During all the other trimesters, well deserved self-care is scheduled into every day and/or week that passes. You put time and effort into mapping out the right balance of nutrients with every meal, while prioritizing self-love rituals and behaviors like taking long baths, journaling or going to brunch with a friend.

All of these things become even more important after the baby is born. However, the reality is, your life is no longer spontaneous. Achieving solo quality time requires penciling yourself in. Be ruthless with setting aside time to put yourself first – this needs to be non-negotiable.

We all know the reference of putting on your oxygen mask before helping someone else. The more you nurture and care for your own health and mental well-being, the more you’ll be able to show up fully present for your family. Make a commitment to dedicating time daily or weekly with the sole intention to give back to yourself.

2. I’ve learned (the hard way) that setting a healthy mental framework to survive the fourth trimester starts with proper expectation management.

Sit down with your partner to discuss the reality of how life will look and feel in the fourth trimester. Even if you aren’t exactly sure how things will play out, I encourage you to start this dialogue early. Check in with yourself to uncover and assess your own expectations.

This is an important preliminary first step, as these lofty expectations and Instagram-worthy postpartum dreams can be the silent killer of your mental health. Start by seeking advice from people who have been there, and let their honesty and experience reveal a fresh perspective on the postpartum journey.

3. Trust that every day will get better.

When I was struggling through the early months of motherhood, it felt as though I would be stuck there forever. Every time someone would say, “Enjoy every moment, it goes by so quickly!” I would cringe, knowing how desperately I was wishing my time away. I seriously thought I would never see my friends or sleep again.

Shortly after I had Kai, I booked myself an acupuncture appointment because I read it could help with energy, but mostly I knew I could justify it as reason to leave the house. As I laid there with needles poking out of me I felt a release of emotions, and tears started streaming down my face. When the acupuncturist came back into the room, she asked if I was mourning the loss of someone.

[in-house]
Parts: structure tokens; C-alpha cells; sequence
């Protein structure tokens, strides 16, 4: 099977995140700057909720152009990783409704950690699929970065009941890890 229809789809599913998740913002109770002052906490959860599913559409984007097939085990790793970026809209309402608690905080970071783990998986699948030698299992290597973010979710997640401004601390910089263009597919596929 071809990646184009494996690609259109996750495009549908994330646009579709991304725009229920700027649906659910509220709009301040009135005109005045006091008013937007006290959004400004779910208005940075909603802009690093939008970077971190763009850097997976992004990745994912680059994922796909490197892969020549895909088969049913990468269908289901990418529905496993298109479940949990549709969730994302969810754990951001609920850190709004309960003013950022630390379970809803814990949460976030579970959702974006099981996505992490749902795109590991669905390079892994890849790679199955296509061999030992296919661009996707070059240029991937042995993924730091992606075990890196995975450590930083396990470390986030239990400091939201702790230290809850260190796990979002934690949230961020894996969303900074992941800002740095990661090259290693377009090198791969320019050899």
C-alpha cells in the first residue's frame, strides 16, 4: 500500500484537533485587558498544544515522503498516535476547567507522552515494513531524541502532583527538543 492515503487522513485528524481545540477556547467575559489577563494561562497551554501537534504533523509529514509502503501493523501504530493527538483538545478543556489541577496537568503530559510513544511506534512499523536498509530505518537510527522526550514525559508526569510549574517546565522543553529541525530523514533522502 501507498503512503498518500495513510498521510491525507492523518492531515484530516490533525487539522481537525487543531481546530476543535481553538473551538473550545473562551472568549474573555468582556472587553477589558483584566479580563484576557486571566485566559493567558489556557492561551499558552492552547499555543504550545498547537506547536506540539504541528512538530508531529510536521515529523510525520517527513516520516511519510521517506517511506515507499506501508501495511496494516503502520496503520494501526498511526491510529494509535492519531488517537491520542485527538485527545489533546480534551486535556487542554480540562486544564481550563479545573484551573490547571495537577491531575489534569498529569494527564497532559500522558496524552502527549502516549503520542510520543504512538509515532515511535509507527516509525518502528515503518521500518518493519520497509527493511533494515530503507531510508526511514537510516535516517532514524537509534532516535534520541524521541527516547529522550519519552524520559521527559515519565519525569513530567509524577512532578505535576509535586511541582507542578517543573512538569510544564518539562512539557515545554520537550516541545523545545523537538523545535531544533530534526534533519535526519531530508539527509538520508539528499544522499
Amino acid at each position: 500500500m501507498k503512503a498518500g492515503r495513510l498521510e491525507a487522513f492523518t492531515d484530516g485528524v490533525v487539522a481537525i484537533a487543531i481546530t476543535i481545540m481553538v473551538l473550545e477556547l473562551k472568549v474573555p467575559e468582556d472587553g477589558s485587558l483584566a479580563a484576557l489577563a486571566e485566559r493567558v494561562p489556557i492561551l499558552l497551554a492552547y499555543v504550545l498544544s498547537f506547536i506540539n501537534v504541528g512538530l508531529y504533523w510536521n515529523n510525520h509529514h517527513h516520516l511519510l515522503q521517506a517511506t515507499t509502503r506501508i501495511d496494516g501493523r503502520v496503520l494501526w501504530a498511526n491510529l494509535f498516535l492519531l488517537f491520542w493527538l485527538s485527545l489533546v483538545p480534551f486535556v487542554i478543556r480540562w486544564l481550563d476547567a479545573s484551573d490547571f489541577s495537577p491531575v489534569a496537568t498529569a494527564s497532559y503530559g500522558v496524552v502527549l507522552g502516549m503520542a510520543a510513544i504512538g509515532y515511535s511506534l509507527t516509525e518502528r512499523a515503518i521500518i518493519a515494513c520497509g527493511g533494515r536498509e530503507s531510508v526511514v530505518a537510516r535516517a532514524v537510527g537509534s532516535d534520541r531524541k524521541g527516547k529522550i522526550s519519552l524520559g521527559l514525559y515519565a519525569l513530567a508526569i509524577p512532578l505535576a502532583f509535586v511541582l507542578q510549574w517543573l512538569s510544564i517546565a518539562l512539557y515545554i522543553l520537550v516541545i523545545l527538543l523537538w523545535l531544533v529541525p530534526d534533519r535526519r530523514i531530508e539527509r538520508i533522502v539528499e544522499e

I was quick to judge her for making such a bold assumption as I shortly replied, “No.” But then she corrected herself with, “Oh I am sorry, you must be mourning the loss of yourself.”

Our eyes connected and I felt an overwhelming fear as those words deeply resonated with me. She saw the well of tears in my eyes and said, “It’s okay … it is normal to lose yourself in this process. Letting go of your old self is part of stepping into your new role as a mother. It will take time, but you will find yourself again.”

She was right. I was lost.

It wasn’t until that moment, sharing a raw and confrontational exchange with a stranger, that I started to believe I would resurface again. The thought of one day getting back to my old self, the version I could identity with, was the beacon of light that I needed.

After that appointment, I went on to give myself frequent mind-over-matter reminders that every day would get better. And over time, this encouragement enabled me to shift my mindset to be more forgiving and loving towards myself.

4. Check in with others.

I am urging anyone reading, if someone in your life who is working through something difficult, please check in with them — whether it is going through postpartum depression or any other mental health issue. Bring them coffee. Suggest going for a walk. Make things convenient for them. Offer help without asking. Show compassion and be selflessly supportive.

Understand that the simple gift of your presence is enough for them not to feel alone. Just like my Nan always said.